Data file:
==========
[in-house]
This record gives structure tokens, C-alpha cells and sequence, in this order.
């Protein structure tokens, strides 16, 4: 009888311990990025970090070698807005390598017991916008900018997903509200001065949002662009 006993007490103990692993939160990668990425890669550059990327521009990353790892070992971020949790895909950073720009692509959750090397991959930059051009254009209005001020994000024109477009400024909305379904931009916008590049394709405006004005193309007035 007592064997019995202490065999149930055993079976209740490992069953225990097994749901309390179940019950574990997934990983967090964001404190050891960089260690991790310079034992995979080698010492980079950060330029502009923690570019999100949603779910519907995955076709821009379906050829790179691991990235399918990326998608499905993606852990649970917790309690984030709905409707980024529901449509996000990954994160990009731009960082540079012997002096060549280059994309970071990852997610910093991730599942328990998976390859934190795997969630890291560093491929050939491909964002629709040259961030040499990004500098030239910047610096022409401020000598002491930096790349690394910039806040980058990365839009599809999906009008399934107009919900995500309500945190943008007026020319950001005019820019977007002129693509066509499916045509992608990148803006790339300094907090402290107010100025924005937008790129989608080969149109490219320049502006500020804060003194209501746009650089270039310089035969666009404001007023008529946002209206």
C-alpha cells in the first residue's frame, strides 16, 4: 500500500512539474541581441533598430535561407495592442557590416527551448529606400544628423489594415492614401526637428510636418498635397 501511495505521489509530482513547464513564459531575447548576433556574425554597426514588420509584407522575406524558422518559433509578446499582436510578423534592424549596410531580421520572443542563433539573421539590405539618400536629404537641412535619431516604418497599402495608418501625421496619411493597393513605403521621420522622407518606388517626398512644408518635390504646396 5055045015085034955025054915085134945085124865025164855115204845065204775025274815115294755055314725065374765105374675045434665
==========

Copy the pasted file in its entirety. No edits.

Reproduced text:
[in-house]
This record gives structure tokens, C-alpha cells and sequence, in this order.
């Protein structure tokens, strides 16, 4: 009888311990990025970090070698807005390598017991916008900018997903509200001065949002662009 006993007490103990692993939160990668990425890669550059990327521009990353790892070992971020949790895909950073720009692509959750090397991959930059051009254009209005001020994000024109477009400024909305379904931009916008590049394709405006004005193309007035 007592064997019995202490065999149930055993079976209740490992069953225990097994749901309390179940019950574990997934990983967090964001404190050891960089260690991790310079034992995979080698010492980079950060330029502009923690570019999100949603779910519907995955076709821009379906050829790179691991990235399918990326998608499905993606852990649970917790309690984030709905409707980024529901449509996000990954994160990009731009960082540079012997002096060549280059994309970071990852997610910093991730599942328990998976390859934190795997969630890291560093491929050939491909964002629709040259961030040499990004500098030239910047610096022409401020000598002491930096790349690394910039806040980058990365839009599809999906009008399934107009919900995500309500945190943008007026020319950001005019820019977007002129693509066509499916045509992608990148803006790339300094907090402290107010100025924005937008790129989608080969149109490219320049502006500020804060003194209501746009650089270039310089035969666009404001007023008529946002209206």
C-alpha cells in the first residue's frame, strides 16, 4: 500500500512539474541581441533598430535561407495592442557590416527551448529606400544628423489594415492614401526637428510636418498635397 501511495505521489509530482513547464513564459531575447548576433556574425554597426514588420509584407522575406524558422518559433509578446499582436510578423534592424549596410531580421520572443542563433539573421539590405539618400536629404537641412535619431516604418497599402495608418501625421496619411493597393513605403521621420522622407518606388517626398512644408518635390504646396 5055045015085034955025054915085134945085124865025164855115204845065204775025274815115294755055314725065374765105374675045434665